The holidays are over. It's been brutally cold for days. The country is divided politically. But it's the new year, so we're supposed to try to have a sunny outlook and positive attitude. We've been trained to believe this is the optimal time to focus our energies on improving ourselves and accomplishing all of those things that we failed to do last year. Talk about pressure.
Getting organized is a worthy resolution, but it's not just one task to cross off your list. It's an ongoing process. Pace yourself by setting a few achievable goals each quarter. This will help you avoid burnout and keep you focused and motivated. Here are some things on my list for the first quarter of 2018.
The beginning of the year is a good time to look closely at recent credit card bills. Double-check that no new fees are being tacked on to your monthly bill and that the interest rates haven't changed. Also, take a few minutes to review your recurring charges and assess whether those expenses are still ones you want to incur. Take a fresh look at a card's rewards program to ensure you're taking full advantage of all its benefits and, if necessary, research alternative credit cards for better rates and rewards.
It seems like a no-brainer to make note of each and every appointment when you schedule it. But too often, we run off to the next thing and forget to put an appointment on our calendar. Taking a minute to immediately enter all new commitments on your electronic or paper calendar will save you time and work later. Not only will you not have to spend mental energy trying to remember the details, but you'll avoid double-booking and the frustration that goes with rescheduling.
This task only takes a few minutes, but it's one that is not considered urgent because you won't need the list for another year. However, it is much easier to add people to your list or to change an address now — when all of your cards are still accessible and the details are fresh in your mind. Look through the cards you received to make sure you have the correct address and that the recipients' names are up-to-date. You'll thank yourself in November.
If you want to feel a sense of accomplishment without doing a lot of work, gather those items you have set aside for repair and take them in to be fixed. Whether it's a coat or bag that needs a new zipper or the heel of your boots that needs repair, put the items in bags, put them in your car and drive them to the vendors. Don't overthink whether the repair is prudent or if the place you plan to take them is the best option available. Just get it done. You'll be so happy you did.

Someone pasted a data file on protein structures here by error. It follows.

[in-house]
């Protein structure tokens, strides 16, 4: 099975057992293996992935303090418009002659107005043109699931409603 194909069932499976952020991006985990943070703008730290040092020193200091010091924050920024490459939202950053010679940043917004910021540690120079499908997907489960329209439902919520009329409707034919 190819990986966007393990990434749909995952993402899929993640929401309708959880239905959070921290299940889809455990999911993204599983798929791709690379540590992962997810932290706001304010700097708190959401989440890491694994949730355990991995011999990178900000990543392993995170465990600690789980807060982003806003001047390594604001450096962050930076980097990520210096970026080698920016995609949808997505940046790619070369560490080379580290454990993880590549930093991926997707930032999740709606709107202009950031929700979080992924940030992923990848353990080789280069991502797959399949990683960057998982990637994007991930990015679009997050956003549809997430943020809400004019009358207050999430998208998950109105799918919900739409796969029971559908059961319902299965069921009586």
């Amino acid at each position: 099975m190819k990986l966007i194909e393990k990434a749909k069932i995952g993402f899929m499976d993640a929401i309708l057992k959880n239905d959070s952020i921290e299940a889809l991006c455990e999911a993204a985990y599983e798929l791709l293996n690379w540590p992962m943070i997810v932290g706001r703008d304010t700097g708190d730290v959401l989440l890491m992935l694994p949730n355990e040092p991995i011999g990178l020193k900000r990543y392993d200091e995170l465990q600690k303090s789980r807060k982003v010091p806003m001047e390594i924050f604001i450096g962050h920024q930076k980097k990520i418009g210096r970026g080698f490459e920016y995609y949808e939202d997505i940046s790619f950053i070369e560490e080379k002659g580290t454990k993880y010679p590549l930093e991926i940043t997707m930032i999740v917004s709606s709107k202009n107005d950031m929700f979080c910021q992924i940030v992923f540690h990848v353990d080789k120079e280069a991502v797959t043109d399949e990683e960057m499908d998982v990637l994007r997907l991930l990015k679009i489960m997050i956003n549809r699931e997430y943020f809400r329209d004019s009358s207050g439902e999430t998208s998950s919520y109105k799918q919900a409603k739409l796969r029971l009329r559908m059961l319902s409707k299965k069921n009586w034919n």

Purging books is difficult for many Washingtonians, but it's a good idea to review your collection at the beginning of each year. Don't plan to look through every book in your house at one time. Choose one room or a set of shelves and glance through the titles. Everyone has a few books that they've read and don't plan to reread that can be donated. You may have a few that are so outdated they can be recycled. Or, you may have a favorite paperback that you want to give to a friend. Clearing out old books will give you room for the new ones you plan to buy. This goes for your kids' books, too. If they have moved on to a new reading level or new topics of interest, clean out the old books and donate them to a friend or teacher.
If you keep paper files and receipts, the new year is a great time to purge and shred or recycle old paperwork. Most bills are available electronically, but if you do like paper copies, most things (besides your taxes) do not need to be kept for more than a year. Tackle one file drawer; sort through it, and shred or recycle the old papers right away.
So get started. Set your own goals for the next few months. If you don't get everything done, don't panic. Keep calm and carry on. Move any unfinished items to the following quarter's list and add other tasks as needed. Just keep going.